Big Ten Commissioner Warren creates anti-racism coalition

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Kevin Warren

Big Ten commissioner Kevin Warren addresses the media in Indianapolis, Thursday, March 12, 2020, after it was announced that the remainder of the Big Ten Conference men’s basketball tournament will be cancelled. (AP Photo/Michael Conroy)

The Big Ten’s Kevin Warren, the first black commissioner of a Power Five conference, is creating a coalition to give the league’s athletes a platform to voice their concerns about racism.

Warren announced Monday the formation of the Big Ten Anti-Hate and Anti-Racism Coalition, with athletes, coaches, athletic director and university chancellors and presidents.

Warren said the death of George Floyd in Minneapolis while being detained by police motivated him to take action beyond merely putting out a statement decrying racism.

“This has to stop. We have to build better relationships with law enforcement. They have to be trained better,” Warren told AP. “But it has to stop. And we just need to do what we can at every and any level to eliminate hate, to eliminate racism. We’re going to take a stance on it in the Big Ten. I’m personally invested in this.”

Warren also said he and his wife, Greta, will be donating $100,000 to the National Lawyers Committee for Civil Rights.

It was one year ago Tuesday, that Warren, a former NFL executive with the Minnesota Vikings, was offered the job of Big Ten commissioner. He officially took over for former commissioner Jim Delany in January and has been dealing with crises in college sports ever since, starting with a pandemic that forced the cancellation of the NCAA basketball tournament and the rest of spring sports.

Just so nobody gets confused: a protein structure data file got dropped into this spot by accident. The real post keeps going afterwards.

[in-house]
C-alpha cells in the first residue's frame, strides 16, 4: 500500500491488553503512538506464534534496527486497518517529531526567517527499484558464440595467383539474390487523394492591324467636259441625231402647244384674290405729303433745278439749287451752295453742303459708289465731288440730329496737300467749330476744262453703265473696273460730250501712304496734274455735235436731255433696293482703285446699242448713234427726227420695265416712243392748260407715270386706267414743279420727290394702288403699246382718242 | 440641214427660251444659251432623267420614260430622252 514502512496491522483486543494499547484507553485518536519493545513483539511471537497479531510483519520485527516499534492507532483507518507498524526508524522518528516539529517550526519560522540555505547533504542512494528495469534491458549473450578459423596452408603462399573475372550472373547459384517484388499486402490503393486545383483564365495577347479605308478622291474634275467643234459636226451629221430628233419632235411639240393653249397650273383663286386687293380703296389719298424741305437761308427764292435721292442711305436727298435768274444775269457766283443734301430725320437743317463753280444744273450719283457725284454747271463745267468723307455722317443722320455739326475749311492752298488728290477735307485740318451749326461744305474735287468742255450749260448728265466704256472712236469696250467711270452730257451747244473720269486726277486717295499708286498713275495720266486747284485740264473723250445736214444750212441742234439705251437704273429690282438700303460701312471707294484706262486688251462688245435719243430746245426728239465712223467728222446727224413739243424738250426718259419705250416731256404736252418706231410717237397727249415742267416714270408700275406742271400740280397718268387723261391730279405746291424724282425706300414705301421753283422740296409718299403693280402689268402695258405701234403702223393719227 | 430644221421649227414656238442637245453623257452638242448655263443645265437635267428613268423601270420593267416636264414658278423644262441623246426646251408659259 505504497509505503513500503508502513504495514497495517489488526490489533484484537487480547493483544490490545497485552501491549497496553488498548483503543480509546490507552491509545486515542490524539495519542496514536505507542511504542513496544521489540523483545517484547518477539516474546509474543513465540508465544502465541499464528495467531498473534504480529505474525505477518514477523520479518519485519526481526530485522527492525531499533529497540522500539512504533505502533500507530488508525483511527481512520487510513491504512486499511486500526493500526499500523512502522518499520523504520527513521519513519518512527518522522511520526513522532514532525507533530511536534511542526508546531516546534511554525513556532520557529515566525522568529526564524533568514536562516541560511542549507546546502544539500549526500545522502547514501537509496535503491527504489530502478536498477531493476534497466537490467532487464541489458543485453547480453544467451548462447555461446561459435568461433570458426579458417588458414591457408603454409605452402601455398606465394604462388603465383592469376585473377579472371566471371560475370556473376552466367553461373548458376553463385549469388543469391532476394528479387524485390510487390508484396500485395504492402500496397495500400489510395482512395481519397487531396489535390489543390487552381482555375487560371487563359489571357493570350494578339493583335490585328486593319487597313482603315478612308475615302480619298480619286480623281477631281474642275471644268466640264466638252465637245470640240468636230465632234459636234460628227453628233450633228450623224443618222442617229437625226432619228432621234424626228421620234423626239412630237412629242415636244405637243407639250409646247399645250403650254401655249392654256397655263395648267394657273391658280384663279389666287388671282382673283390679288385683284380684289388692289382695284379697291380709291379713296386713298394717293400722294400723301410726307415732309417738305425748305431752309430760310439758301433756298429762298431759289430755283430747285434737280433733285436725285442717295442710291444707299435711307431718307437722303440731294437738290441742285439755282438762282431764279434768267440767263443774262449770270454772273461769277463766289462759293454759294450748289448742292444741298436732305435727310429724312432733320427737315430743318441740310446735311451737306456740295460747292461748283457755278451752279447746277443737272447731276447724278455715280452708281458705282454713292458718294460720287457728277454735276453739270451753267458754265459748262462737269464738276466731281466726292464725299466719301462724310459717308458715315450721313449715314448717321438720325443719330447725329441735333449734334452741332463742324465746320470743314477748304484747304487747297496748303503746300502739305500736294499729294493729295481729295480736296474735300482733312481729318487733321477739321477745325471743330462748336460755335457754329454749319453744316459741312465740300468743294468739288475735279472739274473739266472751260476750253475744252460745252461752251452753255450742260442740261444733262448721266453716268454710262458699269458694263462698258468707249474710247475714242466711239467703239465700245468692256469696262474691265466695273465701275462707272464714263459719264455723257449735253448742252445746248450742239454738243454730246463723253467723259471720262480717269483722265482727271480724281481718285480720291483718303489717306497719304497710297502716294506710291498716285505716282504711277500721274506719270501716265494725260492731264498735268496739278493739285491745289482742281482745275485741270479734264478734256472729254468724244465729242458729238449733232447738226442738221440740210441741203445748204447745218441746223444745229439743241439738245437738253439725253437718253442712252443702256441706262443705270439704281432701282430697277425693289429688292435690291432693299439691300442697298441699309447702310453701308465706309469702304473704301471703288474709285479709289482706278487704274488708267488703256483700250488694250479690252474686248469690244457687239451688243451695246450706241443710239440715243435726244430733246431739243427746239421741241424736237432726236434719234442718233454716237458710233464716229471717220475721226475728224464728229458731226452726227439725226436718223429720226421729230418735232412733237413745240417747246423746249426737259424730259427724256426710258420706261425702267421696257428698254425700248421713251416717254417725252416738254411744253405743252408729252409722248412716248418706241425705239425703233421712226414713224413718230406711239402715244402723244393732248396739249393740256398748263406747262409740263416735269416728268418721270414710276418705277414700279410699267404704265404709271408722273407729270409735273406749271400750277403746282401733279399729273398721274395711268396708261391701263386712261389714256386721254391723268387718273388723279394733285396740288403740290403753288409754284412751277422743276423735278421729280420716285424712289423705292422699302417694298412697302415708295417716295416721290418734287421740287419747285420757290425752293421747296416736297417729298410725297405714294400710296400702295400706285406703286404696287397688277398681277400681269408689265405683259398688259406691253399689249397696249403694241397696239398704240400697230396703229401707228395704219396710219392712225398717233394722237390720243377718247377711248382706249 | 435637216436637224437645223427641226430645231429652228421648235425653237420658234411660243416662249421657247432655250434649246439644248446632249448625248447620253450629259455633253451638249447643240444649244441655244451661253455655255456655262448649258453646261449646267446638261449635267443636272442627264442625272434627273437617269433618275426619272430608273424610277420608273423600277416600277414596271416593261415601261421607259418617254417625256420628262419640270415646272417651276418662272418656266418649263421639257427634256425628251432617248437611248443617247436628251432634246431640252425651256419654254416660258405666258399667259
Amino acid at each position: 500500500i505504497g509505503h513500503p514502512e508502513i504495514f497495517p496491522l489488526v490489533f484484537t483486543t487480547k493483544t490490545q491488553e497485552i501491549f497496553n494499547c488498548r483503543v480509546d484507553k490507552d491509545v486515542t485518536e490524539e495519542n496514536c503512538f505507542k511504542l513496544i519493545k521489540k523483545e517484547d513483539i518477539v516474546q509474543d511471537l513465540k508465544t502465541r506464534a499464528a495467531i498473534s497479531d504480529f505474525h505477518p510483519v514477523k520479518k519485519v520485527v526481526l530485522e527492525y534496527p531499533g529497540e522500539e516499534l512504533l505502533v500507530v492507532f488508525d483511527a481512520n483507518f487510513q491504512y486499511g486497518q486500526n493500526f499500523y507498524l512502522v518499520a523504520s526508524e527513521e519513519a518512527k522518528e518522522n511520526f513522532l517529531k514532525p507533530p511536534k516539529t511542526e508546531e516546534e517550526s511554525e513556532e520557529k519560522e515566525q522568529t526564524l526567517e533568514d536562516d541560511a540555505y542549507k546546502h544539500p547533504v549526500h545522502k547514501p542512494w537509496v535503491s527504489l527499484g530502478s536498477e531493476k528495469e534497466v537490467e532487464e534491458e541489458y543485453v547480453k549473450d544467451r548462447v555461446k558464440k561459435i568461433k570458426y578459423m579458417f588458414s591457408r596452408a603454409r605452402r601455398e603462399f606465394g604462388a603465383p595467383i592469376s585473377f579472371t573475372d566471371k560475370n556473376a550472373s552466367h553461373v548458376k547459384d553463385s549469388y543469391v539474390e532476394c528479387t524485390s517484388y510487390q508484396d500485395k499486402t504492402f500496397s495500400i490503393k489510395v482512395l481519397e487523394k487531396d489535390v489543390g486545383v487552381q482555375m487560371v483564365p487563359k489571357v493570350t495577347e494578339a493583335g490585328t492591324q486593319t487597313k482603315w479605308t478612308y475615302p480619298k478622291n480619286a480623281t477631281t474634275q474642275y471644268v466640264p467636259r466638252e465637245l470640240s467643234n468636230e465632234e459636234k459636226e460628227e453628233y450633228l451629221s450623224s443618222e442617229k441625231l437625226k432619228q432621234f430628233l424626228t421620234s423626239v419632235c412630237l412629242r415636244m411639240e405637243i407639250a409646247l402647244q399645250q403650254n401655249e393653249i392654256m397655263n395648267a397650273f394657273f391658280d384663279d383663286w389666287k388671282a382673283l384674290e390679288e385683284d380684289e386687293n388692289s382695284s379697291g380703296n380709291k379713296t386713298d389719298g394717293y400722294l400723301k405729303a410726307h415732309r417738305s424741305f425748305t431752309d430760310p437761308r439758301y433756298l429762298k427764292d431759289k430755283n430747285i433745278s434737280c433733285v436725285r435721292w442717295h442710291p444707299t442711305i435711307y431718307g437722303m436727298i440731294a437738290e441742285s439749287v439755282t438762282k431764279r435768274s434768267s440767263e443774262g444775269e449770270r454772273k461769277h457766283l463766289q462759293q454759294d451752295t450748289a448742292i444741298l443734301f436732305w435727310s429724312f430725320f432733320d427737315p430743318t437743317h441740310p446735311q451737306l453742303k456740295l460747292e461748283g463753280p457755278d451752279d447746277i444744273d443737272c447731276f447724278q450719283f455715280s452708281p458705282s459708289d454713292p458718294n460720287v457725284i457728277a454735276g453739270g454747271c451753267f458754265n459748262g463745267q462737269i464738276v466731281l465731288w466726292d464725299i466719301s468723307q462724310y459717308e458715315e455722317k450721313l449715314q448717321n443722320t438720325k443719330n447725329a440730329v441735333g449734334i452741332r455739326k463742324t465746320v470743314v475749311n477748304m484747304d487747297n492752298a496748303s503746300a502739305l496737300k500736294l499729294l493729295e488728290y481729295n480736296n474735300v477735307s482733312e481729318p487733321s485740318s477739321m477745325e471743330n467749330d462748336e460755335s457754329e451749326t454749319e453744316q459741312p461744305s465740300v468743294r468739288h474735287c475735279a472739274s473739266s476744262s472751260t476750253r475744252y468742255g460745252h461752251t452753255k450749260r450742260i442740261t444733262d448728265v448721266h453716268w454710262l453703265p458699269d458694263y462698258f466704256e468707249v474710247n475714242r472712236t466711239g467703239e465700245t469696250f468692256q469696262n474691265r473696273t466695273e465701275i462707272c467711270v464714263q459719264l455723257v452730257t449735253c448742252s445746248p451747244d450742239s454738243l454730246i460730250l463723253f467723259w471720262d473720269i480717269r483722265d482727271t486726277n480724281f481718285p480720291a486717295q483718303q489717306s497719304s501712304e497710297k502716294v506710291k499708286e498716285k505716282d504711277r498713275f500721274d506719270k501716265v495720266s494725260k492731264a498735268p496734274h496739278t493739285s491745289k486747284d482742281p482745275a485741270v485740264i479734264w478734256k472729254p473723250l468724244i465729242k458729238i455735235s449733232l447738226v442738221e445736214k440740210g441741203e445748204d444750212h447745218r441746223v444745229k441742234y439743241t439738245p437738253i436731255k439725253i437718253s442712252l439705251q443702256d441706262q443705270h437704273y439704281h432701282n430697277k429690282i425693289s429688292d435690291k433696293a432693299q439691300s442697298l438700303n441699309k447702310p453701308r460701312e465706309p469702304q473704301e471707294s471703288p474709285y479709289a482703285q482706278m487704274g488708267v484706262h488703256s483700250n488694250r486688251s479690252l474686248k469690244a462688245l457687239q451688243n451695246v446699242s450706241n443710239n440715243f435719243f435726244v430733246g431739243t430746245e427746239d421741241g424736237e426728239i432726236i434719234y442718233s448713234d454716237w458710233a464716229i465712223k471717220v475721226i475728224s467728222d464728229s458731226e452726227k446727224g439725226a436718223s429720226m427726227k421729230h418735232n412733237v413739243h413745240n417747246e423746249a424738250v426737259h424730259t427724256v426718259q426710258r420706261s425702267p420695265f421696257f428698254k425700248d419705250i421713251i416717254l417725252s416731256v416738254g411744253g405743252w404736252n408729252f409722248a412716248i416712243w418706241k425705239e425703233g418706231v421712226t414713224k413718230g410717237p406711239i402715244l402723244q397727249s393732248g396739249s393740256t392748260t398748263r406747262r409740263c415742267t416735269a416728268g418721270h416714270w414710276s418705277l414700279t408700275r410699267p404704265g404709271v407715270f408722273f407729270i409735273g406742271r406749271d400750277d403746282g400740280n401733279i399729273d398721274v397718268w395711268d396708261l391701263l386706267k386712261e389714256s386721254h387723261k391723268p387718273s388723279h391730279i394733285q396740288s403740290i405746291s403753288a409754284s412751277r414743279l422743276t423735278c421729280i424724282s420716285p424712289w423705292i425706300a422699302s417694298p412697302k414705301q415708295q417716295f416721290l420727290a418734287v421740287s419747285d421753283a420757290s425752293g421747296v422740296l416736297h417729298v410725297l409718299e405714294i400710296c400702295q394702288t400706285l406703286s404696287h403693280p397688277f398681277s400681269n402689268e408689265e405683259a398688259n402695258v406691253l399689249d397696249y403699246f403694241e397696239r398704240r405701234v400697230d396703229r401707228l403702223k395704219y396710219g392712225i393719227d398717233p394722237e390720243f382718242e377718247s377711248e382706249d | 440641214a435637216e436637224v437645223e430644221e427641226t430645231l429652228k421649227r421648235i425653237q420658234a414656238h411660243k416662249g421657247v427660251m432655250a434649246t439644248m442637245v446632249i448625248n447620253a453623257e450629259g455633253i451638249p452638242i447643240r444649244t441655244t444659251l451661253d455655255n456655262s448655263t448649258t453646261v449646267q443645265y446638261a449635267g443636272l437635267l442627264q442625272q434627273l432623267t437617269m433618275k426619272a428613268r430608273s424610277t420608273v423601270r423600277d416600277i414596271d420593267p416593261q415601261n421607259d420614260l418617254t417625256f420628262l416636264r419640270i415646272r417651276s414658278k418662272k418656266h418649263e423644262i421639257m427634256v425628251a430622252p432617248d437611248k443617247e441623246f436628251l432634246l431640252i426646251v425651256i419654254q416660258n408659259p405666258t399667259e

Schools are beginning to bring athletes back to campus for voluntary workouts. The NCAA gave the go-ahead for schools to start that process on on June 1, providing hope that football season will go on as scheduled.

“These next 30 to 40 days are going to be critical,” Warren said. “But I am very a positive person. I’m cautiously optimistic as fall as sports are concerned. But every single day, starting today in the month of June and the first part of July, will be will be critical for us to truly understand all the health and safety issues that will help us make a proper decision as we go into the fall.”

While the Big 12, Pac-12 and Southeastern Conferences have set specific dates when those voluntary athletic activities can begin, the Big Ten — which spans from Rutgers in New Jersey to Nebraska — has left it up to each school to determine when is best to re-start.

“I trust our chancellors, our presidents and our athletic directors and our coaches and our student-athletes,” Warren said. “I trust our people on our campus that they’re going to do the right thing, that they will always put the health and wellness and safety of our student athletes front and center.”

Protests against police violence against minorities have swept across the country following Floyd’s death. Warren said he felt a responsibility to 10,000 student athletes in the Big Ten to try to combat systemic racism.

“I may look back over my career, my entire career, and forming this coalition and the work that comes out of it could end up having the biggest impact on society than anything else I’ve ever done,” Warren said.

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